investigated by using the Ansys-CFX code. Simulation results are obtained at different flow rates, speeds and

concentrations. The internal flow is not quite smooth in the suction and pressure side of the blade due to non

tangential inflow conditions which results in the flow separation at the leading edge. The pressure increases

gradually along the streamwise direction. The regions in the impeller experiencing the largest pressure were located

at the outlet. At low flow rates strong recirculation of flow takes place in suction side of the blade, whereas the flow

in pressure side is smooth. But as the flow rate increases the flow separation along the pressure side of the impeller

blade takes place, which results in the recirculation of flow in the pressure side. The recirculation in the suction side

of the impeller blade decreases as the flow rate increases. Increased flow velocity can be observed at the blade inlet

due to the blockage of the flow towards the suction side of the impeller blade. It further increases with increase in

the flow rate of the impeller passage in the pump.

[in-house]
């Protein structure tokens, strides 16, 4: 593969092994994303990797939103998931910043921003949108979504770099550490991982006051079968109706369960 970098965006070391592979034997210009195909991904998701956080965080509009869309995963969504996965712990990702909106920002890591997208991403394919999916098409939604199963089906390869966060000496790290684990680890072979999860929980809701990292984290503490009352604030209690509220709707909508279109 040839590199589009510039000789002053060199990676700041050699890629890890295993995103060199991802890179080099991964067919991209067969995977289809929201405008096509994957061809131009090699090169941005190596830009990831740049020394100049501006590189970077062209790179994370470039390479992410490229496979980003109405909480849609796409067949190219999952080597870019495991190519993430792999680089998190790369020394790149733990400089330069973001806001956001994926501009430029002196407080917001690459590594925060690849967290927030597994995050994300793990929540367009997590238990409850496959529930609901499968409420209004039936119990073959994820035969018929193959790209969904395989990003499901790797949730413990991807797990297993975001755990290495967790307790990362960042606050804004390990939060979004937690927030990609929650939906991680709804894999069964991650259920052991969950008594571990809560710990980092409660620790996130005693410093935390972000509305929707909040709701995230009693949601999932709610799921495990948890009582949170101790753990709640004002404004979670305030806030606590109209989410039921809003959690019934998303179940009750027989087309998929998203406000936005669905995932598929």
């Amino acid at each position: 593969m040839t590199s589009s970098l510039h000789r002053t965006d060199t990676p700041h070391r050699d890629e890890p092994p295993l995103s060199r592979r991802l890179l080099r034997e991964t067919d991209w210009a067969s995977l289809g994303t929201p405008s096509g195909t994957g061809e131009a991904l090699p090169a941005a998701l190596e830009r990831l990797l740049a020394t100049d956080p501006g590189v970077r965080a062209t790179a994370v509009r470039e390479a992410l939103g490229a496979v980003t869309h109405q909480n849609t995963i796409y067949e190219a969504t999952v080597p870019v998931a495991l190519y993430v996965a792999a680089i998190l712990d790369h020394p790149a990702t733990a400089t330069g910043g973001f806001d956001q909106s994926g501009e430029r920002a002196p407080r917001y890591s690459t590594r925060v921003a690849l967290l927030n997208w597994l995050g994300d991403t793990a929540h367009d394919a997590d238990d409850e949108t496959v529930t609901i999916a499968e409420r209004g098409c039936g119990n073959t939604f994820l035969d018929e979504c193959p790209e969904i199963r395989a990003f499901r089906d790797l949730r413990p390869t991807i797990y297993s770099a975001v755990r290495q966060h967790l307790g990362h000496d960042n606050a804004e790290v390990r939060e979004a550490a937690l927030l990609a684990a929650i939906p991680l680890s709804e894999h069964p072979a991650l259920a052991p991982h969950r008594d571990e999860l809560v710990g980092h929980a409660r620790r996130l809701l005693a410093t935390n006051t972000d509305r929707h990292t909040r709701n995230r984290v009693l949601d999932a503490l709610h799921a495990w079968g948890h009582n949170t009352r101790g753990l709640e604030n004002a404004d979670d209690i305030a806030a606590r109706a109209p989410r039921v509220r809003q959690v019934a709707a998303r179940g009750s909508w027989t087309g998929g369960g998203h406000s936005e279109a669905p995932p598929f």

The performance results show that total static head is the function of the mass flow rate with constant operating

speed. Numerical performance results compared with the experimental results at the same operating conditions.

FUTURE SCOPES

1. Pressure and velocity distribution for pump impeller and casing can be calculated for slurries.

2. Effect on performance of pump by changing inlet and outlet vane angle can be studied.

3. Similar computational simulation models can also be used for analyzing the pressure, velocity and stress

distribution of the turbines, compressor, fan and blower.

Further work can be taken up to see the effect of variation in clearance gaps like side spacing between impeller and